That is why am hard on event organizers because of that experience. When I am participating I need to know the benefits. For my event at least designers had photos and the freedom to work with the photographer. The makeup was sponsored .
I wanted to do a second one but the first event really traumatized me. Models are not kind. Especially if you owe them money and they can ruin your reputation.
The mistake I did was that I tried to do another event 2 months later with the same models, and I got into more debt. It was 100k+ that was a lot. Coz what I did with the little money I got from the museum is make sure everyone got home.
The second event was just a big mistake.
I managed to get the money so I paid them.
Debt can really put someone down, how did you handle it?
I then went to work at a bookshop. My dad was like “what the hell is wrong with you” my mum passed away when I graduated from college. So my dad has been my support system. Even the other day when I was showcasing at KFA he called me and I felt really encouraged.
I needed to work, and earn money. I was depressed.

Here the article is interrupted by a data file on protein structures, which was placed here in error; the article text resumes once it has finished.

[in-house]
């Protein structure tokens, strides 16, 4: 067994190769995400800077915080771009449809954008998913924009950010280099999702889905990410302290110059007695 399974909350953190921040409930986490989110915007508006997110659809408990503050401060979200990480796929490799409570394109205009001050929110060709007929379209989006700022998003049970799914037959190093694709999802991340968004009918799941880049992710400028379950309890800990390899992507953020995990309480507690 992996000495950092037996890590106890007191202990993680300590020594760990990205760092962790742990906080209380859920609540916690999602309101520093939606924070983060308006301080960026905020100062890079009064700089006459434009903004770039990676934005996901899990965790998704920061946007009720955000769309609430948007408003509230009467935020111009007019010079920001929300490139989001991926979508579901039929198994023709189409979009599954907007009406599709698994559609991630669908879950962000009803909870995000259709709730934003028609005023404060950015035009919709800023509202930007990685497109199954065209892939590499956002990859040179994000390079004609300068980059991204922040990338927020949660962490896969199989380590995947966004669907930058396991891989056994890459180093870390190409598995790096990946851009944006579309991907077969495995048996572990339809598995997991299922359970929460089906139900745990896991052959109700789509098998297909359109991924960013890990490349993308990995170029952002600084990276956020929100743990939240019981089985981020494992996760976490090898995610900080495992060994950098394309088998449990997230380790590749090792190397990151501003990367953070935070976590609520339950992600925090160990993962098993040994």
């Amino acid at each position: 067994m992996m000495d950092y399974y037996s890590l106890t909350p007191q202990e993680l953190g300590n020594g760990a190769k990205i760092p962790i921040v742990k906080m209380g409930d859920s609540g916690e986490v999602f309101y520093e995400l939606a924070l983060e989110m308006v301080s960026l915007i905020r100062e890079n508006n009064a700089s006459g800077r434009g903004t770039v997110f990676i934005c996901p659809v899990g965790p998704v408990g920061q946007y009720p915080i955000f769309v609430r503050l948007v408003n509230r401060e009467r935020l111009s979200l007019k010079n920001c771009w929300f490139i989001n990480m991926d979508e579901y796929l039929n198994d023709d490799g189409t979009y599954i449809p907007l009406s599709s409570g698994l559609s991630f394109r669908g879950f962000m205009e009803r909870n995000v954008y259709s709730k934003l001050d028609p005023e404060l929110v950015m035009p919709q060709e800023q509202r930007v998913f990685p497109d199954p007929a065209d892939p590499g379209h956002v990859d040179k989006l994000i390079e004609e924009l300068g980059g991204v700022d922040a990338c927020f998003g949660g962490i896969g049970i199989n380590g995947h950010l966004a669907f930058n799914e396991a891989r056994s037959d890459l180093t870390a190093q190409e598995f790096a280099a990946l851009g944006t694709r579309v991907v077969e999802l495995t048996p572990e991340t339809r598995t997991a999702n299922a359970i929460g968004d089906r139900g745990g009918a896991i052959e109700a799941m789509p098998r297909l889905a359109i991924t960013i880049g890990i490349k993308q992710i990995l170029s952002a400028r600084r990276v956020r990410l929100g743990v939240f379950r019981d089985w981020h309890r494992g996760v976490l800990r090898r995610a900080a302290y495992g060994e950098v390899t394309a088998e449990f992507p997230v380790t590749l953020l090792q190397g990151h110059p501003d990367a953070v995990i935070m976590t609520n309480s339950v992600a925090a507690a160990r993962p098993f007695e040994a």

Later I got a job for a local fashion brand where I was later fired. The owner had friends who delayed with payments on their outfits so they complained to her when I asked for money citing I was rude. People should really support their friends. Buy; pay the full amount, it is wrong to play with people’s business. For me the only people who get free clothes are my dad and grandma. Even my sister insists on Paying the full amount.
However despite all that organizing that event helped to get into YALI [Young African Leaders Initiative]. I used it to apply for it.
Where Do You Get Your Materials?
For me everything is local. That way it’s even more affordable. And most of my clients come with their own fabrics except the ready to wear. For some reason, Kenyans always have fabrics.
As a designer, how do you pick your models?
I prefer to work with regular girls as a preference. I have not worked with models for a while since the Kenya Fashion Awards Event. The last time I really interacted with models apart from the fashion show is the Safari Fashion Runway.
What I don’t like about working with famous models is that they can take attention away from the clothes. That’s been my experience so far.
So you feel the focus shifts?
Yes, the focus is not on the dress. With models that are not well known, I will get the real feedback. Models have very big network of friends. I’d rather work with clients or regular people. I don’t like attention taken away from my dress. It’s very tricky. A lot of people don’t get that. I need to know how people respond to the dress.
All the platforms you have been part of, which one would you say is your favorite?